Placing Blame

January/12/2011 16:05PM
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It’s a strange society we live in today. one where journalists today must find somewhere to place blame for every illegal act committed. I have a suggestion. Look in the mirror.

Watching the coverage of the Tucson tragedy is a case study in that. One of the perpetrator’s demented ramblings on his Internet communications said, “I’ll be on the National news.”

One evening last week on the local news in Arizona the first six lead stories had to do with local violence in Phoenix. Since the tragedy, that same station has run story after story citing the heated political rhetoric as a motivation for the shootings. Including the Tea Party and Sarah Palin for her cross sites work before the election showing the candidates who need to be voted out of office. And, the liberal gun laws in Arizona. No mention of the congresswoman, Giffords’ advocacy for gun rights or the fact that she had a gun permit.

People like the Tucson shooter, who suffer from serious mental issues, may have many triggers that push them into senseless violence. Is the problem the mental illness or whatever the trigger may have been. This shooter was very upset with the congresswoman based on a prior encounter. He was also very upset with the community college that asked him to get counseling before he could return to classes there. He could have just as easily done a Virginia Tech act there. There is no evidence that he listened to talk radio or watched or listened to news that included inflamed rhetoric.

But, one thing is sure. If he watched any news at all today he was exposed to coverage of excessive violence and the exposure the perpetrators got for their work. And, how quickly that coverage tried to find some root cause for those acts. A dysfunctional family, a broken home, an abusive home life, poverty, or any other situation that explains the behavior.

There is no mention of the hopelessness of today’s youth. No jobs, highest unemployment in that age group, or any of the other environmental problems created by a country in the throes of a deep recession. Is that not a potential trigger, if one needs to be found to cause one with a mental illness to explode.

George Will wrote an editorial that looked at past political assignations. In early assignations he quoted, the perpetrator was executed, not explained.

If you filled a room with mental health experts and asked each to explain what led the young man in Tucson to explode into irrational violence, you would get a whole lot of speculation and many different answers. Yet, the very media that might have been part of that trigger, with no mental health training, seems qualified to speculate on that trigger.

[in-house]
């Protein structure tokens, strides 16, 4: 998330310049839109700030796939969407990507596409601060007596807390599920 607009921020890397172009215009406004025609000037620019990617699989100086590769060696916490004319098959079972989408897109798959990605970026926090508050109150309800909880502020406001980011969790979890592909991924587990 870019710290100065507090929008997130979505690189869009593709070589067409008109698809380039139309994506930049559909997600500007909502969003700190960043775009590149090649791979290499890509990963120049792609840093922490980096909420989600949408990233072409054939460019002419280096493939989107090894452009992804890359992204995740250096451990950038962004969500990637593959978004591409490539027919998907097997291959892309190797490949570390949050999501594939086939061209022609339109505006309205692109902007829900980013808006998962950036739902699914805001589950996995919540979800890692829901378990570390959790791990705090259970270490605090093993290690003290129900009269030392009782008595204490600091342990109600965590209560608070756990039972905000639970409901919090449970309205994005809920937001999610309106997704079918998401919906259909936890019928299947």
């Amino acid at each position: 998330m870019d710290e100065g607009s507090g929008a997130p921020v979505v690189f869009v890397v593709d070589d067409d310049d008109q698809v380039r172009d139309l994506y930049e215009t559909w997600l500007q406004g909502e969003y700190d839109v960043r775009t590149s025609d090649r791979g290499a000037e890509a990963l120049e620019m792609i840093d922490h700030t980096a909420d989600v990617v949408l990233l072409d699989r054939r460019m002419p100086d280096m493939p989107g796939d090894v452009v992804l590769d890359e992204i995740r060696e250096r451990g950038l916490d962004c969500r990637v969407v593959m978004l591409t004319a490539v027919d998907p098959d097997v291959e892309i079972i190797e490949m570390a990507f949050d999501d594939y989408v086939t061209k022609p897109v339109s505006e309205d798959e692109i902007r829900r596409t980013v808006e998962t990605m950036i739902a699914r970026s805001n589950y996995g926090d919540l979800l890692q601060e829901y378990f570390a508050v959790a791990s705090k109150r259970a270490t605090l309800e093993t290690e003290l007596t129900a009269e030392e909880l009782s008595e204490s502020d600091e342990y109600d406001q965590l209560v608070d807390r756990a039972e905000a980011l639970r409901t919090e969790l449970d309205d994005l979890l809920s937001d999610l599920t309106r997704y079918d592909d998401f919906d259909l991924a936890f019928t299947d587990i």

Here’s what half a room full wrote on AOL

“At 22, accused Arizona mass shooter Jared Loughner should have been in the prime of his life.

“But instead, the young man who has been described by teachers, classmates and friends as “seriously disturbed,” is behind bars on charges he gunned down six people in a supermarket parking lot and critically wounded Rep. Gabrielle Giffords.

While his age wouldn’t strike most as a risk factor for such behavior, the years between 18 and 25 are actually among the diciest psychologically — especially for men.

“Certainly that age range is the riskiest time for the development of psychotic disorders,” said AOL Health’s mental health expert Dr. Daniel Carlat. “If he did suffer from schizophrenia, for example, it would be entirely unsurprising that these symptoms would be worsening at this point in his life.”

University of Pennsylvania psychiatrist Dr. Christos Ballas said part of the vulnerability of the 18 to 25 set stems from a selfish, angry world view that is typical for that age group.

“It’s a time where you’re full of a lot of rage and narcissism,” he told AOL Health, adding that some men experience these feelings up to the age of 30. “You haven’t lived enough of your life to know about the long-term consequences. You don’t have any markers.”

Numerous gunmen implicated in high-profile rampages have been young and in the same age demographic as Loughner — among them Virginia Tech shooter Seung-Hui Cho, who was 23 when he killed 32 students and faculty in 2007 before turning the gun on himself; Mark David Chapman, who was 25 when he gunned down John Lennon in 1980; and Steven Kazmierczak, who was 27 when he opened fire at a lecture hall at Northern Illinois University in 2008, killing five and injuring 18 before committing suicide.